p/s — while I am supportive of any move of reducing the use of loudspeakers by mosque, I do not support having a central authority telling local mosques what to do. That however is another issue that I will give it a pass right now.

Liberty Politics & government Society

[2243] Of discuss, debate but do not threaten

Opinions abound and they are bound to hit some sensitive nerve. When it hits, there goes another police report. There goes another demand for an ISA arrest.

The right-wing group Perkasa has been at it for some time now, calling for the arrest of various individuals for challenging what the group considers as Malay rights. Leaders of MCA and MIC meanwhile have lodged police reports against Perkasa for calling for the abolition of vernacular schools. An Umno politician recently said that nobody should question the existence of these schools because the founding fathers had agreed to it — nobody should question it; neither such an ultimatum nor threat has any place in a democratic system that cherishes freedom.

Some debates are engaging in that there are outstanding ripostes to brilliant arguments as opposing sides try to outwit each other. An exploration of ideas happens along the way to awe both participants and spectators. They are well-researched and well-argued. Malaysia requires this kind of debate for it to take the next step into the future confidently. We have the infrastructure and the institutions to take that step. What we lack is the culture. The exchange of threats reflects that.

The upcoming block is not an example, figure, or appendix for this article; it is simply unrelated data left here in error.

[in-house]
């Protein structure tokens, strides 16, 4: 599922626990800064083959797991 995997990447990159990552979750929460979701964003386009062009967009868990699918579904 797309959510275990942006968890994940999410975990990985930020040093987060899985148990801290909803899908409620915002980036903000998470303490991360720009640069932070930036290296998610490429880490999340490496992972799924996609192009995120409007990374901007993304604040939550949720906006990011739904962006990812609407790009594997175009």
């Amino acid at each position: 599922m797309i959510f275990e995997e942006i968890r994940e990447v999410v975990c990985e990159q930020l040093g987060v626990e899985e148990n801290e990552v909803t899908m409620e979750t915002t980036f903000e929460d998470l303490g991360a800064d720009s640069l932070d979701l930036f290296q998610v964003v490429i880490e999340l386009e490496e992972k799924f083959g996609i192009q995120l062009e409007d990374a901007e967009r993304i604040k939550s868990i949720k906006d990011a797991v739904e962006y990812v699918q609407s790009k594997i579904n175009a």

The ones taking place in Malaysia are unimpressive by any measure. There is no witty riposte. There is no brilliant argument. There are just people who disagree with each other so badly that they want to silence the other. They are unable to conjure attractive thoughts to undermine the others’ arguments. They are not creative enough to convince the others and the spectators why they are right and the others are wrong. All they can muster is ”shut up or else.”